Letter: Charlestown council stifling charter committee

Letter: Charlestown council stifling charter committee

As a relatively new resident of Charlestown, I decided I would attend the Charlestown Town Council meetings to get a better idea of how my town operates. I would like to share my reactions to one particular issue from the agenda.

The Charlestown Town Ordinances require that a Charter Revision Advisory Committee meet at least once a year. In fact, that committee last met in 2012. The council explained that by saying there was no interest expressed for charter changes. The ordinance does not list that reason as an exception to the requirement. The council did not address this. In fact, there was no public notification soliciting requests for such changes and, I suspect, most residents did not even know of the requirement for an annual meeting or that a mechanism for charter change even existed.

When these facts became more known, at least three citizens applied to join such a committee. That was in February 2018. Nothing was done with those applications by the Town Council or the town administration. Subsequently, four additional applications were submitted so that the council apparently was finally forced to put the issue on this month’s agenda, fully three months after the first applications were submitted. When questioned as to why there was such a delay, the acting president of the council could not suggest any reasons and, in fact, became curt with the citizen who was trying to understand why it had occurred. The president finally said something to the effect of that is just the way it is and told the citizen to get to her point. So much for an open and constituent-friendly council interaction with Charlestown citizens.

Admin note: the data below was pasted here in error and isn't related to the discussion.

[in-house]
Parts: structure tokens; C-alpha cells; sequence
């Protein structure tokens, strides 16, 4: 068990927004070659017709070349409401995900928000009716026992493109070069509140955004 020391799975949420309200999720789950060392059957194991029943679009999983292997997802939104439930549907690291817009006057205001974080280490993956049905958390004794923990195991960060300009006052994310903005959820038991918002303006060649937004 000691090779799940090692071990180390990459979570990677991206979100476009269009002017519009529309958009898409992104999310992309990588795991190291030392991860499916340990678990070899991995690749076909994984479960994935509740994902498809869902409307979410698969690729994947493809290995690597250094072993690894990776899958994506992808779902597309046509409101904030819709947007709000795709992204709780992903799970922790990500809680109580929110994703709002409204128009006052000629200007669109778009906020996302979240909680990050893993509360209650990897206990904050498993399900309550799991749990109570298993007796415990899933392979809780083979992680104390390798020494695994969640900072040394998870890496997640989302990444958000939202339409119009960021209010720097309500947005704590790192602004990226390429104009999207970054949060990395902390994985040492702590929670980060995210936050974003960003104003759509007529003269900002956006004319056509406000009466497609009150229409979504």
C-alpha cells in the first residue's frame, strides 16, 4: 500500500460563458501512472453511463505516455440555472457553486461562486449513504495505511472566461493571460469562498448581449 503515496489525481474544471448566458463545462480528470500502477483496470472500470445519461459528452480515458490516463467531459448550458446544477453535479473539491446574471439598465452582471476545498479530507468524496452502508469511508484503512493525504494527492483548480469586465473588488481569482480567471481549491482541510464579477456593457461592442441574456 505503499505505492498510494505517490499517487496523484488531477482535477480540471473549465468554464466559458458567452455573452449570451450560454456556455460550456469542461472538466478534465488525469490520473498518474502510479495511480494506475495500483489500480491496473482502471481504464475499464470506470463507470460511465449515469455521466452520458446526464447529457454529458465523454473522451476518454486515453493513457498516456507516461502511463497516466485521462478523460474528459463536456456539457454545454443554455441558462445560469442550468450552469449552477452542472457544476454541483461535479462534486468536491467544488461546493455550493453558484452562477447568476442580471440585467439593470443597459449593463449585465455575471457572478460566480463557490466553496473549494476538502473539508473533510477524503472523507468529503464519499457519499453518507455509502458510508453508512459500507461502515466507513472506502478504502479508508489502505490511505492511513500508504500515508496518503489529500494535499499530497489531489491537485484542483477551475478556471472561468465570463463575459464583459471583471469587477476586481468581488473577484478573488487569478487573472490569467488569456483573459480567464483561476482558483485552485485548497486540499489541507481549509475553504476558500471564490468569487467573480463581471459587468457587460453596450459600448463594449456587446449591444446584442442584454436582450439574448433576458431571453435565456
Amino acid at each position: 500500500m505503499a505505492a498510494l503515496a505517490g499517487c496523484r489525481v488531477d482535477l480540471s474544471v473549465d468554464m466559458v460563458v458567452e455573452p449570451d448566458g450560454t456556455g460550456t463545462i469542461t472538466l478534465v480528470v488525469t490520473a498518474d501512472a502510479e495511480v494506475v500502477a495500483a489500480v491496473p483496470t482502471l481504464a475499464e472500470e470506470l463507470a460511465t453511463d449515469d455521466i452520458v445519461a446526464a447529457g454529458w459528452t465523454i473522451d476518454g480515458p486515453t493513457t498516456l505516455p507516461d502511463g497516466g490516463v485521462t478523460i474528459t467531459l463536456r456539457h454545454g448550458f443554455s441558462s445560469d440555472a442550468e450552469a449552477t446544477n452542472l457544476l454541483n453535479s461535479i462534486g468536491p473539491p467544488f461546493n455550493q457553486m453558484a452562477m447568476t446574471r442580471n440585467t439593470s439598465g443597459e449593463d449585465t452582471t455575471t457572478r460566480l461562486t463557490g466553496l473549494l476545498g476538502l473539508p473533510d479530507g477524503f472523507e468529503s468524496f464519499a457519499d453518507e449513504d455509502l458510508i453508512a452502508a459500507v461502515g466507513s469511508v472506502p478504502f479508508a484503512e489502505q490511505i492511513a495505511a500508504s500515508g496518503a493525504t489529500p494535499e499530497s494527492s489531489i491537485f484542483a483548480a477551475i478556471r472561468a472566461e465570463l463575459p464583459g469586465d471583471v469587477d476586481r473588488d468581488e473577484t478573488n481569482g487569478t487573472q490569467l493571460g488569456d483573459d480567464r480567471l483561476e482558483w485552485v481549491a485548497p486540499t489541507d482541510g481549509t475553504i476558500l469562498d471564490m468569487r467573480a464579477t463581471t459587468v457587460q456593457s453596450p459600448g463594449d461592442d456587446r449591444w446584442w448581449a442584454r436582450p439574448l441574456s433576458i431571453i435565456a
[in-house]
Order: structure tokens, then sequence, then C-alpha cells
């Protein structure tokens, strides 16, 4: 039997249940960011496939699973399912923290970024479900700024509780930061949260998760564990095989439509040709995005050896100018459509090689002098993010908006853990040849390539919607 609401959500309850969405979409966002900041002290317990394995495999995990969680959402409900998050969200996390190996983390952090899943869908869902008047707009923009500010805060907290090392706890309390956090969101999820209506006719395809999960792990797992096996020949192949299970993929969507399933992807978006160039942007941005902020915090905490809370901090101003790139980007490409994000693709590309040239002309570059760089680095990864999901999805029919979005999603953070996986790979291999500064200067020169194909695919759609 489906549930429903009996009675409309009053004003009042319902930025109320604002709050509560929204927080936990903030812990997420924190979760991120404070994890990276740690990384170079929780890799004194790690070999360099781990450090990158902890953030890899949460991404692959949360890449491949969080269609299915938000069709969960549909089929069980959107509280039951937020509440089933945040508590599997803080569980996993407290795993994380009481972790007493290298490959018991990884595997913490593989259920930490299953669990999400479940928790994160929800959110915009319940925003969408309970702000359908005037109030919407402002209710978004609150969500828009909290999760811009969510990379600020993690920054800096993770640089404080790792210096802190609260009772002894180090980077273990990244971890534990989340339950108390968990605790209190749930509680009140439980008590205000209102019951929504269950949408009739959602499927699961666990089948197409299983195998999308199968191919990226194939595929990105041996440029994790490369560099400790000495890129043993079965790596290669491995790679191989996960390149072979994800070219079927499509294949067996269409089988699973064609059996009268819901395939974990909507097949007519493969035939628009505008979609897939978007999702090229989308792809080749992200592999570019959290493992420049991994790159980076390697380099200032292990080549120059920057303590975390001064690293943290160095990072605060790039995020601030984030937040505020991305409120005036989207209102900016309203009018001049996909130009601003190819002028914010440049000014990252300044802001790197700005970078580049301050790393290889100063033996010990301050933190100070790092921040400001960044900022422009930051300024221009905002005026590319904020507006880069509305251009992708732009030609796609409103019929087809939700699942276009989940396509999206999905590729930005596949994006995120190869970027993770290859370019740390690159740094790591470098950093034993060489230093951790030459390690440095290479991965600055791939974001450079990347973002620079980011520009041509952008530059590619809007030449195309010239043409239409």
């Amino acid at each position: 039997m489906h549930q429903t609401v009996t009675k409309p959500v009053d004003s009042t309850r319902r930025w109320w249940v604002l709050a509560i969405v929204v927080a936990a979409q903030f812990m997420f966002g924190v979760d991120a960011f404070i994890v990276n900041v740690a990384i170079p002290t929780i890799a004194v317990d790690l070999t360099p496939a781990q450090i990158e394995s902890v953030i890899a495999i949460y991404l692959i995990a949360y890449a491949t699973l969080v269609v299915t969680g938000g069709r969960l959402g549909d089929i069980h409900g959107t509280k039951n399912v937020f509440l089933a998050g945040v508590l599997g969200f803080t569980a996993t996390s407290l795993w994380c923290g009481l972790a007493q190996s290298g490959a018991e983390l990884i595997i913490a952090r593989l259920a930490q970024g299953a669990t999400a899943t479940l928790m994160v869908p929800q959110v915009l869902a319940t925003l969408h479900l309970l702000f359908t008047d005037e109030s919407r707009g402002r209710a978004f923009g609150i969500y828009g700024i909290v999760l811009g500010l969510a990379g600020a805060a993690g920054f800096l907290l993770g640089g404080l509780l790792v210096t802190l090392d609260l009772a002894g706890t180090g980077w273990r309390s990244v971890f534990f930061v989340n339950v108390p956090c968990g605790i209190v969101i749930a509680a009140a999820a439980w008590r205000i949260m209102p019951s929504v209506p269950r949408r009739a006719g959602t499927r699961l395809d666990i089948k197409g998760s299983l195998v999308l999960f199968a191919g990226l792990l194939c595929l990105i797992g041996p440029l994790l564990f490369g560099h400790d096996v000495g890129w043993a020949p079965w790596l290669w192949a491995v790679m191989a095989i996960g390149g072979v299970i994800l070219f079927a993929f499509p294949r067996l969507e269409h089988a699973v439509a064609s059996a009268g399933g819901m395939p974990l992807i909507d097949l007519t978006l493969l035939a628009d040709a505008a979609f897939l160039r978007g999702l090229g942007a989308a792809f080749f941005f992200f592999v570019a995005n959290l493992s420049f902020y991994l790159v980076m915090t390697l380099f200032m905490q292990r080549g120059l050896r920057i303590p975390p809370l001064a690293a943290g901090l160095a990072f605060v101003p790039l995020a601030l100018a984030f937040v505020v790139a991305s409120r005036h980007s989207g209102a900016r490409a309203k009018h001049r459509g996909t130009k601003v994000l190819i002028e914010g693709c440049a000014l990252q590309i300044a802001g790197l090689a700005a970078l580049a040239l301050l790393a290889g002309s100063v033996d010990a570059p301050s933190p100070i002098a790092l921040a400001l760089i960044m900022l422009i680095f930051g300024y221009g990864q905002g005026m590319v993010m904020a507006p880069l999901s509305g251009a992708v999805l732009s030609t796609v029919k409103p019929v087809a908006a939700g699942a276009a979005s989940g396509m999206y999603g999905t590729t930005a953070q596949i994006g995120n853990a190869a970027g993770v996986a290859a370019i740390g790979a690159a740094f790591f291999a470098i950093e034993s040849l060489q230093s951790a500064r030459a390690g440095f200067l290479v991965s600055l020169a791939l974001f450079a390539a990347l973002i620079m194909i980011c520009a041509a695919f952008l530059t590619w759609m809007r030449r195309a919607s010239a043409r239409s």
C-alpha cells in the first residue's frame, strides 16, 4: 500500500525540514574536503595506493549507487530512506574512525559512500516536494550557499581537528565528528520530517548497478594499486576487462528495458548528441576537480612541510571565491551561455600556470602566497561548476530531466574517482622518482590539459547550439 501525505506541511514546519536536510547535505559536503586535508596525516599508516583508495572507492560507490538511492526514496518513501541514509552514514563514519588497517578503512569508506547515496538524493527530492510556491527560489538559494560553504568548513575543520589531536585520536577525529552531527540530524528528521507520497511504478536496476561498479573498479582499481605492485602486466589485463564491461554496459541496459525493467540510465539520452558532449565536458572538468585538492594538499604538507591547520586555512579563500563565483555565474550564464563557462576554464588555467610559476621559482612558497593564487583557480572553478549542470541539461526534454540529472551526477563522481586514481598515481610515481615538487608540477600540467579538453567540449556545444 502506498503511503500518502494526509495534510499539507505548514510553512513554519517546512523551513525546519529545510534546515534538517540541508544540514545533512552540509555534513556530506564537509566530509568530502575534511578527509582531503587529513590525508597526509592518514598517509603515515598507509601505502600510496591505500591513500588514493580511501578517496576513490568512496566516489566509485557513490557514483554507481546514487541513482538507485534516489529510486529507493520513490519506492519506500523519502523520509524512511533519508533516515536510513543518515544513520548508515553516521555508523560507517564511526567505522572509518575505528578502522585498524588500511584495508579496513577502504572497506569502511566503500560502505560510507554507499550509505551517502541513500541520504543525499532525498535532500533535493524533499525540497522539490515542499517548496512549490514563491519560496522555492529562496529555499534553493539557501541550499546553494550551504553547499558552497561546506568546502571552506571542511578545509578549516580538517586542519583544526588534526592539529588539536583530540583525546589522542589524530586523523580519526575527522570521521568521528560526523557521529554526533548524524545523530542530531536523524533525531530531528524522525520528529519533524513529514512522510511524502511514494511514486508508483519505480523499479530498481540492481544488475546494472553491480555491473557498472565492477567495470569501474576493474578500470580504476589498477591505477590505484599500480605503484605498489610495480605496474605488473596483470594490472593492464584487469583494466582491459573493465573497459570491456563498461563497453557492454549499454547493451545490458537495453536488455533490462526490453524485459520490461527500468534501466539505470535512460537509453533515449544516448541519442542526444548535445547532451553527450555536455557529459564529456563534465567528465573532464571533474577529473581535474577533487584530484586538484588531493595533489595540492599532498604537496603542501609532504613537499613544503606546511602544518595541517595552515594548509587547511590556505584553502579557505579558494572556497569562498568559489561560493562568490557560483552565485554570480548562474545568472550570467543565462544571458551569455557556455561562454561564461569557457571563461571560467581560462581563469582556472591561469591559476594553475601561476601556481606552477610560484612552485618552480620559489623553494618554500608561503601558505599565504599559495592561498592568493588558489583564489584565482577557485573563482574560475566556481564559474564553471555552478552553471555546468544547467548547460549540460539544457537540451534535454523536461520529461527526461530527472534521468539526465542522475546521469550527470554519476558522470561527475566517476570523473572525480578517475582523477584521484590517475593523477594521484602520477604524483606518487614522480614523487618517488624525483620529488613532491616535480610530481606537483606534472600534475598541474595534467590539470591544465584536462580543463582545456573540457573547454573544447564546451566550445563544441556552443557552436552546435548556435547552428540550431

The ordinance allows for three to seven members of the Charter Revision Advisory Committee. As noted, seven citizens applied to join the committee. Yet the council moved to appoint only three members. While one would expect that the most qualified people would be appointed to any committee involved in governing the town, they admitted they had no criteria for selecting the three members they did and had not even spoken with most, and perhaps any, of the applicants. The council did not try to explain this.

At a time when government experts bemoan the lack of citizen interest in the functioning of their government, would it not be appropriate and desirable to allow as many citizens to take part in their government as possible? The council did not address this.

For a town council, especially one that ran on the promise to make government open and responsive to all citizens of Charlestown, would it not be appropriate to involve as many different opinions and perspectives in governing decisions as possible? The council did not address this.

What the council eventually said was that three members were sufficient and efficient and having more members would open up the discussions to extraneous and unnecessary issues. If that is so, I would ask when the council will move to reduce its membership from its current five members to three and to do the same for all other bodies, committees, and commissions. Perhaps I should not put that idea in their minds.

As a new resident, I think it may be time for those with new voices and thoughts to be elected to the Town Council.

Dr. Kenneth M. Robbins


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